I Had a Dream There Were Clouds in My Lenormand

I notice that Rana George has a new Lenormand deck (which I ordered) to go with the book she wrote on Lenormand decks (which I don’t have.)

I was tempted while browsing, but rather than buying another deck I decided to pull out all my Lenormand decks and pick a random card. Surprisingly, I already have nine Lenormand decks. How did that happen? My random pick was the Clouds card, number 6.


Ooooh, they just go on and on in this image. I always think of Clouds as good/bad or dark/light or even good luck/bad luck, but there are some subtleties to the card that haven’t entered my consciousness. Chloe McCracken in the book for the Celtic Lenormand refers to the ambiguity and polarity of this card; it’s so clear but if you think about clouds visually they do tend to blend together where there isn’t a clear delineation between light and dark. We are back to Pema Chodron’s “fundamental ambiguity of being human”.

The other aspect of this card that I never considered is the idea that you or another person might be showing two sides or that there are two sides to a situation and such. The way people hide things or misrepresent themselves or simply that you need to consider both sides could be part of this depending on the surrounding cards. One book I have mentions abuse, like an abuser presenting one face to the world and in private being dark and dangerous.

Speaking of surrounding cards, I find it astounding that people actually do the Grand Tableau with all the cards laid out. That would take me forever, and in some way I feel it is bypassing chance or randomness to have everything on the table, which is why I prefer a one-card or maybe a three-card maximum draw with these decks. Historically I am wrong, but personally I like it that way, yet there is something to be said for interaction with this card in particular, so when feeling expansive use as many cards as you like.

Oh, and most often the dark clouds are on the left, but in my own deck, The Illustrative Lenormand, I put them on the right, as does Lo Scarabeo in the Lenormand Oracle Cards, and in some of the cards it’s less clear where the light and dark are, it looks…ambiguous!

The other thing with these cards is the number itself, with 6 signifying the sixth month of June or six days or six weeks and whatever else you can throw at the meaning of numbers. I’ve never been too keen on that approach but others use it with success. My problem with numbers is how malleable they are, how you can bludgeon them to mean everything and anything. Ask yourself: “Who came up with this system of numerology?” Then think about how it could have been done differently, it could have been done 20 or 100 different ways. You could make up your own system, there are no archetypes with numbers, no root meanings, just what people have foisted on them.

Are words like that too? Maybe. There is some of that with words but “ambiguity” for instance has a Latin root of ambigere which means “to wander about”. It can be variously interpreted, as you meander through association and meaning, but you are always left wandering, uncertain, that is the base of what it means.

The number six is the smallest positive integer which is neither a square number nor a prime number. Six is the second smallest composite number; its proper divisors are 1, 2, and 3 and when you add those together you get 6. On it goes into mathematics, music and chemistry, biology, astronomy.

Numerology seems to have several associations tacked onto this number, like that it is feminine or nurturing and connected to service, responsibility, and thus connected to motherhood and caring. It has been connected to the Lovers card in Tarot which is also number six, and there are positive and negative energies, but generally this is a happy number. Who says? Where did this come from? Some human made it up and tacked it on. It’s a system, and it works because people make it work, but where did Big Mom come into the number 6? Humans. Read as you wish but don’t expect me to embrace a system that describes the number 6 as “nurturing”; it’s a fabrication.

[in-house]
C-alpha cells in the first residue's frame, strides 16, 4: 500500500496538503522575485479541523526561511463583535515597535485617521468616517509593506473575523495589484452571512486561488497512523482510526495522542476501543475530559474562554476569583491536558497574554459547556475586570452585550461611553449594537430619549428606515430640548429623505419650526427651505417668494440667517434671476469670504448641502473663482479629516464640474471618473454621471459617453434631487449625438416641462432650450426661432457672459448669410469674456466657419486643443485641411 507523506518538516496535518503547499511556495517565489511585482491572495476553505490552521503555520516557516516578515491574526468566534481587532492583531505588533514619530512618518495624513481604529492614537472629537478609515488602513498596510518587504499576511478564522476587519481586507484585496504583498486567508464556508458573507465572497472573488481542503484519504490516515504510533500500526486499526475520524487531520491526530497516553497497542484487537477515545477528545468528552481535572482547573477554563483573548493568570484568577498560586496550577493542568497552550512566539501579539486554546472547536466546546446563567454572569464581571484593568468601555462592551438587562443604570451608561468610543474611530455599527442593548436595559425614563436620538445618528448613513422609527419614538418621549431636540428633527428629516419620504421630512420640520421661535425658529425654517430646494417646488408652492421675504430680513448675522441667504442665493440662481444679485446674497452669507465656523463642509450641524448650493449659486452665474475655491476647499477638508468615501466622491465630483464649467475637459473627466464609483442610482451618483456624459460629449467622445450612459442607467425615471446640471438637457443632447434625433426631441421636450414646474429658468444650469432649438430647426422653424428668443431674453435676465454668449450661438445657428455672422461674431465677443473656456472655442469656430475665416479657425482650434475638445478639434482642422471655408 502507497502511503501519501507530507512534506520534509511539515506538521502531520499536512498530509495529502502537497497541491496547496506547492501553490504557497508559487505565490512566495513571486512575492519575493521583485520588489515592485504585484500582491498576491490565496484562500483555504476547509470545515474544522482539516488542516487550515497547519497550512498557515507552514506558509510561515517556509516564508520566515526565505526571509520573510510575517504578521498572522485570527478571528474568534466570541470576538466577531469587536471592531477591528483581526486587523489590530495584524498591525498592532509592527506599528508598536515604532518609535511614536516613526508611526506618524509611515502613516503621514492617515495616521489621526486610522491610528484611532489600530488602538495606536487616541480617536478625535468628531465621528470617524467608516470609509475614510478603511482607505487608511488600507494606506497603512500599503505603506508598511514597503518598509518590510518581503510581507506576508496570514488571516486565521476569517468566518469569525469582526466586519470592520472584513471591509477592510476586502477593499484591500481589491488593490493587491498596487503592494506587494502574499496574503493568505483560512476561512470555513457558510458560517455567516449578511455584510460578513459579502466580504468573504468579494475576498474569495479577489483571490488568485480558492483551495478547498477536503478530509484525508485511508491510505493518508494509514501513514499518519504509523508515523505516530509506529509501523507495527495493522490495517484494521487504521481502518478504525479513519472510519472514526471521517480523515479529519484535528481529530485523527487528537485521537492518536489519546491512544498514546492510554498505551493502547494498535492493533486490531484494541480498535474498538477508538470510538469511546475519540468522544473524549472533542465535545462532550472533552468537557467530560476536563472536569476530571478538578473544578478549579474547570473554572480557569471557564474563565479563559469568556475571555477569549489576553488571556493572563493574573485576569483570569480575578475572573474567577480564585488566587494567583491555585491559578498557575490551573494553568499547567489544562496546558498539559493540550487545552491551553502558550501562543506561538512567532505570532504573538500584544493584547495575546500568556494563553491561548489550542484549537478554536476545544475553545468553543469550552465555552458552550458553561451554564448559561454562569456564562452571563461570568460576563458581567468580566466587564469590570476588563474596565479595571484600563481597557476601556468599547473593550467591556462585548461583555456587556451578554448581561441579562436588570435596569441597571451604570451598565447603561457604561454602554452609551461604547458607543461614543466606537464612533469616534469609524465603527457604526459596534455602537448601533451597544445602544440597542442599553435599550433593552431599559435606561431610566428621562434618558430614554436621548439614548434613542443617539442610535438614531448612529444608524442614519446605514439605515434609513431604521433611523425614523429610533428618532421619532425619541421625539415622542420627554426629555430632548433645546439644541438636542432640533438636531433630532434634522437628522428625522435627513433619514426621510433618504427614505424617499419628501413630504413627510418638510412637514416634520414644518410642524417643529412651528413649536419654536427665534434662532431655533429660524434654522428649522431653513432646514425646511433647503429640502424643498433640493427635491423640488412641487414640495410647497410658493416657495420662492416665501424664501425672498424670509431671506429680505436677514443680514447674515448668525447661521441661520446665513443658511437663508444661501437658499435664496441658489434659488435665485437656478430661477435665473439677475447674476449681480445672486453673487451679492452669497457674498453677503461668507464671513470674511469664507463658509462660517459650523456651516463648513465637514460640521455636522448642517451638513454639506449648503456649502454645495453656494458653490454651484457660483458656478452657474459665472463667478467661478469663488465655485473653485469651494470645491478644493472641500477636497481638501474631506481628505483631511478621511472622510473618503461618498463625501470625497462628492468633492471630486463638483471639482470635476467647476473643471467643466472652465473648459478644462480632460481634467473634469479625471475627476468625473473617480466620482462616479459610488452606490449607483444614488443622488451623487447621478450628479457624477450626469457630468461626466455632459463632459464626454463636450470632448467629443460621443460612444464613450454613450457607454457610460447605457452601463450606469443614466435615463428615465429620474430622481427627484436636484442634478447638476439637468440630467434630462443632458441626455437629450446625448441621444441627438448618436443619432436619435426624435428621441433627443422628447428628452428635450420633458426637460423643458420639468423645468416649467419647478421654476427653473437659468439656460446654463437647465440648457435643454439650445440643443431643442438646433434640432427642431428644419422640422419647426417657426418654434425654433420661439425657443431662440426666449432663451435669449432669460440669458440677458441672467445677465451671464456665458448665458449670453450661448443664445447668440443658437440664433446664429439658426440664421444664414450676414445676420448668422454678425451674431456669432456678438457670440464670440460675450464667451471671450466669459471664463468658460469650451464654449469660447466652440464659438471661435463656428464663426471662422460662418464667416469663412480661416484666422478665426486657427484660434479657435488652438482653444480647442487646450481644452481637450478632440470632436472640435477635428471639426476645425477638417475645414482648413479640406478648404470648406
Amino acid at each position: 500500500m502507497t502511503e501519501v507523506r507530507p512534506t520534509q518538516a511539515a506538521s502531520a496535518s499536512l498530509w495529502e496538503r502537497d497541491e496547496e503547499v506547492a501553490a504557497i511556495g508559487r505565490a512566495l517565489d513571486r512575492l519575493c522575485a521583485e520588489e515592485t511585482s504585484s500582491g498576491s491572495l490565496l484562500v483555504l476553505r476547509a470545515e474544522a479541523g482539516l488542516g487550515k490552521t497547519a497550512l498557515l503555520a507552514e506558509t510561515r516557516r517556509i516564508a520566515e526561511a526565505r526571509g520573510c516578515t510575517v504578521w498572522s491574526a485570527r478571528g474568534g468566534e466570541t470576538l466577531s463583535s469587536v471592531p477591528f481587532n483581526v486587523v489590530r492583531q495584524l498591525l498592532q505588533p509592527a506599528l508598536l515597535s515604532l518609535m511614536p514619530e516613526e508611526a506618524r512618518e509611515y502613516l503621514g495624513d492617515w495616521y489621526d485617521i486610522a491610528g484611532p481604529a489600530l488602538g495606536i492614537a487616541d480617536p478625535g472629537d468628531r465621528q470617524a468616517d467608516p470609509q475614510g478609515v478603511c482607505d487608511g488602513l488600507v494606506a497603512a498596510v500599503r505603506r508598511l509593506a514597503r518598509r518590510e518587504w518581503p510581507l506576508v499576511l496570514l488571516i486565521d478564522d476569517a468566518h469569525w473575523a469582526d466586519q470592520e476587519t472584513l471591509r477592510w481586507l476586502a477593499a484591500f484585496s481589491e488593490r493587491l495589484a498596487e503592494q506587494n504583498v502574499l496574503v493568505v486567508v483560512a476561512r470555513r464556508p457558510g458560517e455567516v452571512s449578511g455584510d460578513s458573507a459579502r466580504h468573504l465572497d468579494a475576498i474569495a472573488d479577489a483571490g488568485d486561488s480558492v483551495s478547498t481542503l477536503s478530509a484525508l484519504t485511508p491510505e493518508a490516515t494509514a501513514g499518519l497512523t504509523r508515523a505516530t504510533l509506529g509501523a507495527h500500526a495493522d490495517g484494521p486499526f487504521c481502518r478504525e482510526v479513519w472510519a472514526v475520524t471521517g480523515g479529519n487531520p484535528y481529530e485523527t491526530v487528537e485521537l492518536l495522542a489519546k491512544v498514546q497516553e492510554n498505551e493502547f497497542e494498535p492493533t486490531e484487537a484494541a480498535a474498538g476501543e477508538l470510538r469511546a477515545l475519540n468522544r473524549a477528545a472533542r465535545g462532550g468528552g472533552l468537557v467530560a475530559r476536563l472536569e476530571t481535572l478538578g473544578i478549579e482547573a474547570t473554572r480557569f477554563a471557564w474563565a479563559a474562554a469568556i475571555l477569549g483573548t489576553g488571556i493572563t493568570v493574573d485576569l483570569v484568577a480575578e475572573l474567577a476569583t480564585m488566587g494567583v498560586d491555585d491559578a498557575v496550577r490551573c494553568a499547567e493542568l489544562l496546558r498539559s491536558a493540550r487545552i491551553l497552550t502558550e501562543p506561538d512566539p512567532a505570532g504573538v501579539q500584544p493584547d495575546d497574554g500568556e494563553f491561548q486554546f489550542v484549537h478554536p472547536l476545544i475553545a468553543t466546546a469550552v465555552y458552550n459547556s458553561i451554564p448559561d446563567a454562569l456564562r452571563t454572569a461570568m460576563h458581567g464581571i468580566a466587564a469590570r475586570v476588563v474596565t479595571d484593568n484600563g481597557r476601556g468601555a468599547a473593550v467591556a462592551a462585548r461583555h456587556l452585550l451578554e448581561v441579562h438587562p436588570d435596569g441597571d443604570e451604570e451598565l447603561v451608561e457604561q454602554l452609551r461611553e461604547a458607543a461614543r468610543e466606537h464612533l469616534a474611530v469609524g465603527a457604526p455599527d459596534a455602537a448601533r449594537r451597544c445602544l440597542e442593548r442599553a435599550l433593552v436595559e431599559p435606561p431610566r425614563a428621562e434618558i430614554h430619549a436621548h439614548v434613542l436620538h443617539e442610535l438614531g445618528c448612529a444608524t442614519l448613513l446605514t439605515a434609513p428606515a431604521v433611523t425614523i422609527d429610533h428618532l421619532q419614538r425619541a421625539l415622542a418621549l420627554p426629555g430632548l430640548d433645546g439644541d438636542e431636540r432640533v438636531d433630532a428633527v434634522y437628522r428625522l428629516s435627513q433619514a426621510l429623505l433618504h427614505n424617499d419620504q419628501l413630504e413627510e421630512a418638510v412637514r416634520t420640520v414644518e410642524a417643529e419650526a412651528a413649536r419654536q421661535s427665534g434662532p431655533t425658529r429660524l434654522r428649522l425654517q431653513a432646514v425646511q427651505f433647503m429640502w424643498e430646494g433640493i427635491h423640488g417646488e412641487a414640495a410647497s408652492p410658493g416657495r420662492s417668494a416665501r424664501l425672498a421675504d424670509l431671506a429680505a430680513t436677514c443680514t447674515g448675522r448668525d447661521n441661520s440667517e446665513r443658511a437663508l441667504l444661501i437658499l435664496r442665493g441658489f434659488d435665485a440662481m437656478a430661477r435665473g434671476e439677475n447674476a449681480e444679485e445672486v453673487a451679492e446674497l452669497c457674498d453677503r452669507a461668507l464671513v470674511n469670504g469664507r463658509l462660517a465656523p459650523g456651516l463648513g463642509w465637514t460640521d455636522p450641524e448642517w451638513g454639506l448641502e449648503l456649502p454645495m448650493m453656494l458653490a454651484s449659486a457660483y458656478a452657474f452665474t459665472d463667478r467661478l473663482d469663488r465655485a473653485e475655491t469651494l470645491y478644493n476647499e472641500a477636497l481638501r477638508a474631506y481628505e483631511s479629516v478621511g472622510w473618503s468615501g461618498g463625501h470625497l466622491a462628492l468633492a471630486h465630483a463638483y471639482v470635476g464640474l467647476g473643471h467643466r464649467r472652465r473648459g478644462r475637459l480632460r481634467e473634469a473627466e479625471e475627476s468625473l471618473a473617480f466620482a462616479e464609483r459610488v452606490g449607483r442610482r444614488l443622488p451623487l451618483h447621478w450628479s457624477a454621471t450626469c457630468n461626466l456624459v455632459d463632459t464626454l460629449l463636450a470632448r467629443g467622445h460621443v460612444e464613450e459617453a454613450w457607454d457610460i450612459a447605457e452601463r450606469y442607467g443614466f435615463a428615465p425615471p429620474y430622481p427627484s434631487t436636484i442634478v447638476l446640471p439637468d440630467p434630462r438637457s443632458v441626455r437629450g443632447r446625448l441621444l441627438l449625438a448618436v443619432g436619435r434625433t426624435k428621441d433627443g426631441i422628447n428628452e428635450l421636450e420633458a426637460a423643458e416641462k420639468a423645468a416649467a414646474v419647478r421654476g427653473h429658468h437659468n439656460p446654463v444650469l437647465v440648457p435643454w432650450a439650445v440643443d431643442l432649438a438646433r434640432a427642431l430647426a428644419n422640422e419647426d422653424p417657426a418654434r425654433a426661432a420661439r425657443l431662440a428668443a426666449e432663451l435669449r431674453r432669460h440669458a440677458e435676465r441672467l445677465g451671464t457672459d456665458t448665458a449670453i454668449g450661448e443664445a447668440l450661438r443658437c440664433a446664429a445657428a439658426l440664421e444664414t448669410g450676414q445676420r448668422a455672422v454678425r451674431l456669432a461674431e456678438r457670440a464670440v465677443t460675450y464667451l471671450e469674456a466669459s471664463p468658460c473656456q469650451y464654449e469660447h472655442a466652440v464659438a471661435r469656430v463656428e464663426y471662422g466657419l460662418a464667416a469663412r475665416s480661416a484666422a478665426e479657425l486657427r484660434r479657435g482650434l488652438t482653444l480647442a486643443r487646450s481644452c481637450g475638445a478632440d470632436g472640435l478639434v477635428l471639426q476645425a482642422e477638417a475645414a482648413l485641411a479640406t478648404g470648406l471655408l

Thus say the Clouds of ambiguity.



Card Database, Transformation Packs, and Lenormand Decks

I can hardly believe it, the spouse has allowed me to purchase a marked down copy of the Badgers Forest Tarot, provided I take $50 off from my birthday money in the summer. Naturally I placed the order. In celebration of this news, let’s take a happy look at cards.


It’s been so long since I was in my card database that I had fun fiddling around and merging lists and entries. I was speaking to someone recently about my favourite transformation packs and realized I had forgotten to include a sub-category for transformation packs under my playing card category in the database. We can’t be having that sort of disorganized nonsense!

I just discovered that you can display the statistics with different colours. Here is the regular colour scheme. (Click to enlarge the following three database images.)


And here it is in the glory of Victorian colours. Man, I didn’t realize this sort of excitement existed in this program.


When you do an auto search online by ISBN, it finds entries and copies the graphics and notations and creates a file. All good, but it will occasionally create duplicate entries for one publisher. For instance, US Games, or U.S. Games or U.S. Games Inc. or even U.S. Games Inc without a period after “Inc” and so on. I merged all that and got rid of the publishers with zero entries.

Similarly, online cataloguing information often comes with classifications like card games; card games, general; card games, role-playing etc., so I cleaned that up to suit myself.

Is there anything like tweaking databases? Nah. I should go back and re-do some of my card samples in the database, a few of them are rather abbreviated for the larger cards. Oops, I just remembered that I forgot to put the measurements in for the Enchanted Map Oracle. The search and create function will put in what the publisher says, which is always the measurement of the box not the actual cards, and they are different so I like to plug the right measurement in. A database should be accurate.